Or ARE They?
Meet Thomas Dennison, a fifth grade teacher at Havre de Grace Elementary School in Harford County and a winner of a 2016–2017 $25,000 Milken Educator Award. Read his ActionLine article: “Q: How do we start? A: #truth” here.
Here are some of his favorite classroom tools:
LEMONY SNICKET BOOKS (See above) A great book is the first and greatest tool for any teacher. We hate that we love reading Lemony Snicket’s stories about those poor Baudelaire orphans but we love his series All the Wrong Questions. It sets up what we do as great readers — ask questions and figure things out.
SPRAY PAINT & CONTACT PAPER I love to cover anything I can in contact paper and turn everything into a dry erase work surface. Division doesn’t seem so long with a neon chalk marker on a desk.
TICONDEROGA PENCIL (See photo above) This is the only pencil I will use — not because I have a sponsorship deal, but to emphasize quality. I give students fresh Ticonderogas on testing days or when we need to be reminded of the importance of quality.
TRANSITION SOUNDS It’s important that I don’t tell students what to do all the time, but they do need to know what’s expected. I use different sounds: chimes mean go to desks, the shaker means come to the carpet and couch, and the harmonica means freeze, I need your eyes.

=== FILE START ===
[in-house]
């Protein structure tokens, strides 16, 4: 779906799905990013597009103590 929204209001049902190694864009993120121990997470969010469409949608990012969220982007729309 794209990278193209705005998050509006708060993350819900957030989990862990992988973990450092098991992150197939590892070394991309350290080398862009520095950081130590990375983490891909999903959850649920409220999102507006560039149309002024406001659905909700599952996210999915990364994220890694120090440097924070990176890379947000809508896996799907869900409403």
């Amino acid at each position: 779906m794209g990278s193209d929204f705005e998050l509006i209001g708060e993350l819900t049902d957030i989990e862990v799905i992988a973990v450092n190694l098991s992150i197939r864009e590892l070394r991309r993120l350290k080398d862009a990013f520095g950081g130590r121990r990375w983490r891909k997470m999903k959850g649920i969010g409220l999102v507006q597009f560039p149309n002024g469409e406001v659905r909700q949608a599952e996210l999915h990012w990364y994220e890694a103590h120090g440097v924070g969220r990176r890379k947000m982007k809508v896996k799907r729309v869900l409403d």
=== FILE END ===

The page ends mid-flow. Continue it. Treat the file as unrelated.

YOGA BALLS Each student has their own desk in my room, but when it’s time to work, it doesn’t matter where they do it. When I deliver whole instruction, students are close with me sitting on couches. At their desks, students sit on yoga balls to give them just the bit of movement they need to stay focused.
CUPS Each student has a set of green, silver, and red cups. Green means no problems; silver means they could use some help; and red means they need my help immediately. This is more than an assessment for me, it signals student accountability and reflection.